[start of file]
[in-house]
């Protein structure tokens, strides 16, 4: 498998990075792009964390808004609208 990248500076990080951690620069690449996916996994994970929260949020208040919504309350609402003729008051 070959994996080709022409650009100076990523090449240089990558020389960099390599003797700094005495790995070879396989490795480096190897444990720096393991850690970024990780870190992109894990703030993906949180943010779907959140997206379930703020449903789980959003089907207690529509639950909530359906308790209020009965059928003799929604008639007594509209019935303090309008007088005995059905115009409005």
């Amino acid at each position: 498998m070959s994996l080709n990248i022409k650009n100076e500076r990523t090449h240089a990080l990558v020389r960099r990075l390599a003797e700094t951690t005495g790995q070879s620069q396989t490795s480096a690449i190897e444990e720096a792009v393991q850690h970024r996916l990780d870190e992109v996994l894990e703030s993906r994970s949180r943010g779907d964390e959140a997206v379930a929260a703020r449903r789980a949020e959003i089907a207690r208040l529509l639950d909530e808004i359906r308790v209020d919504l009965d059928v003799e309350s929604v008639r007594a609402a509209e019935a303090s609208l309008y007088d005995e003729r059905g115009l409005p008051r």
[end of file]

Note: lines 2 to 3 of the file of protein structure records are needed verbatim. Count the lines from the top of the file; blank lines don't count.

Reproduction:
């Protein structure tokens, strides 16, 4: 498998990075792009964390808004609208 990248500076990080951690620069690449996916996994994970929260949020208040919504309350609402003729008051 070959994996080709022409650009100076990523090449240089990558020389960099390599003797700094005495790995070879396989490795480096190897444990720096393991850690970024990780870190992109894990703030993906949180943010779907959140997206379930703020449903789980959003089907207690529509639950909530359906308790209020009965059928003799929604008639007594509209019935303090309008007088005995059905115009409005």
């Amino acid at each position: 498998m070959s994996l080709n990248i022409k650009n100076e500076r990523t090449h240089a990080l990558v020389r960099r990075l390599a003797e700094t951690t005495g790995q070879s620069q396989t490795s480096a690449i190897e444990e720096a792009v393991q850690h970024r996916l990780d870190e992109v996994l894990e703030s993906r994970s949180r943010g779907d964390e959140a997206v379930a929260a703020r449903r789980a949020e959003i089907a207690r208040l529509l639950d909530e808004i359906r308790v209020d919504l009965d059928v003799e309350s929604v008639r007594a609402a509209e019935a303090s609208l309008y007088d005995e003729r059905g115009l409005p008051r």